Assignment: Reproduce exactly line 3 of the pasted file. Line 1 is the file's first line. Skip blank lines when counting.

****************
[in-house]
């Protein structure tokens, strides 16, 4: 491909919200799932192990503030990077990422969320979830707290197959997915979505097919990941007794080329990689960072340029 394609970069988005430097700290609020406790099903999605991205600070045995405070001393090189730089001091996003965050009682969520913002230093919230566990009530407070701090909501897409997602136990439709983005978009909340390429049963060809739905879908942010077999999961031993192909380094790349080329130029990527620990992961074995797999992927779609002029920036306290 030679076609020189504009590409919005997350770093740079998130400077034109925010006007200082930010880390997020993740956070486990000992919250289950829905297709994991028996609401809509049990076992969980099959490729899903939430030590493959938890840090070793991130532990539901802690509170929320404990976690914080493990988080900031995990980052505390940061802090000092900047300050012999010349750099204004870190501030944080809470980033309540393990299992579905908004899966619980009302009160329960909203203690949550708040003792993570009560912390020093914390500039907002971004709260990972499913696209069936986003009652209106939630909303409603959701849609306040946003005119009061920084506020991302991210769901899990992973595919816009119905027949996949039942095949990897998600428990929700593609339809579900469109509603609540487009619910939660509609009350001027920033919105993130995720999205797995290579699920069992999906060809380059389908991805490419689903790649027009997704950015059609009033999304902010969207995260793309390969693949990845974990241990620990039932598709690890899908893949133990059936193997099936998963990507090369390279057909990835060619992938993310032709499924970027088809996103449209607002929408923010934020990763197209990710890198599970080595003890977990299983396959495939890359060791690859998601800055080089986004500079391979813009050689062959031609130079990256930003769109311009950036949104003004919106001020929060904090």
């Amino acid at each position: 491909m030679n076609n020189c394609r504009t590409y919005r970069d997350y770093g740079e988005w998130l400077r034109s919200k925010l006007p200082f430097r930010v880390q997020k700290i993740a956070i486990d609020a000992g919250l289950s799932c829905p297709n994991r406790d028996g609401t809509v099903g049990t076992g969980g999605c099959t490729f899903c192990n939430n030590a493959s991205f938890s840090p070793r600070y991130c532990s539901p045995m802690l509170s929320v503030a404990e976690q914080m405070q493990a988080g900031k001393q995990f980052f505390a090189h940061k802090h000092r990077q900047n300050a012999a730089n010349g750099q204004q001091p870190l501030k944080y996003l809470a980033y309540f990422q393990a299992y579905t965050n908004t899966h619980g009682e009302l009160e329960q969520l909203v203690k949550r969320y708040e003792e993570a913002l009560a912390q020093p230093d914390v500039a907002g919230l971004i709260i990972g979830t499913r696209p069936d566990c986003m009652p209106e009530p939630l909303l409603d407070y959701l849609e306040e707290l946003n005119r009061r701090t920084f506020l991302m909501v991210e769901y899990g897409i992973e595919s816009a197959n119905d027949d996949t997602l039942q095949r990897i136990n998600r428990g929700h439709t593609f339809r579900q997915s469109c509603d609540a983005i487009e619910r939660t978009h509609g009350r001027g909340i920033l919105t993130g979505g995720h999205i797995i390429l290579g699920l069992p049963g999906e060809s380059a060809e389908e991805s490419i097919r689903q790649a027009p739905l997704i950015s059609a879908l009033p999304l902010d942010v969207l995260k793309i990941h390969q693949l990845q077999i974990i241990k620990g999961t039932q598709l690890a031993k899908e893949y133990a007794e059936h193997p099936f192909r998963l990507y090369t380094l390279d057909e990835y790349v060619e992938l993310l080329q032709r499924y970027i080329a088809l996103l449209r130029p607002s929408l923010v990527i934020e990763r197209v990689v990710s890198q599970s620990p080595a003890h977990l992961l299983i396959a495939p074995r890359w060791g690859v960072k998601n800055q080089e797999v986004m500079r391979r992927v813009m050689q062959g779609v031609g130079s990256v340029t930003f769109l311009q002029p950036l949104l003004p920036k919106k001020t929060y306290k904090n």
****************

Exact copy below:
């Amino acid at each position: 491909m030679n076609n020189c394609r504009t590409y919005r970069d997350y770093g740079e988005w998130l400077r034109s919200k925010l006007p200082f430097r930010v880390q997020k700290i993740a956070i486990d609020a000992g919250l289950s799932c829905p297709n994991r406790d028996g609401t809509v099903g049990t076992g969980g999605c099959t490729f899903c192990n939430n030590a493959s991205f938890s840090p070793r600070y991130c532990s539901p045995m802690l509170s929320v503030a404990e976690q914080m405070q493990a988080g900031k001393q995990f980052f505390a090189h940061k802090h000092r990077q900047n300050a012999a730089n010349g750099q204004q001091p870190l501030k944080y996003l809470a980033y309540f990422q393990a299992y579905t965050n908004t899966h619980g009682e009302l009160e329960q969520l909203v203690k949550r969320y708040e003792e993570a913002l009560a912390q020093p230093d914390v500039a907002g919230l971004i709260i990972g979830t499913r696209p069936d566990c986003m009652p209106e009530p939630l909303l409603d407070y959701l849609e306040e707290l946003n005119r009061r701090t920084f506020l991302m909501v991210e769901y899990g897409i992973e595919s816009a197959n119905d027949d996949t997602l039942q095949r990897i136990n998600r428990g929700h439709t593609f339809r579900q997915s469109c509603d609540a983005i487009e619910r939660t978009h509609g009350r001027g909340i920033l919105t993130g979505g995720h999205i797995i390429l290579g699920l069992p049963g999906e060809s380059a060809e389908e991805s490419i097919r689903q790649a027009p739905l997704i950015s059609a879908l009033p999304l902010d942010v969207l995260k793309i990941h390969q693949l990845q077999i974990i241990k620990g999961t039932q598709l690890a031993k899908e893949y133990a007794e059936h193997p099936f192909r998963l990507y090369t380094l390279d057909e990835y790349v060619e992938l993310l080329q032709r499924y970027i080329a088809l996103l449209r130029p607002s929408l923010v990527i934020e990763r197209v990689v990710s890198q599970s620990p080595a003890h977990l992961l299983i396959a495939p074995r890359w060791g690859v960072k998601n800055q080089e797999v986004m500079r391979r992927v813009m050689q062959g779609v031609g130079s990256v340029t930003f769109l311009q002029p950036l949104l003004p920036k919106k001020t929060y306290k904090n």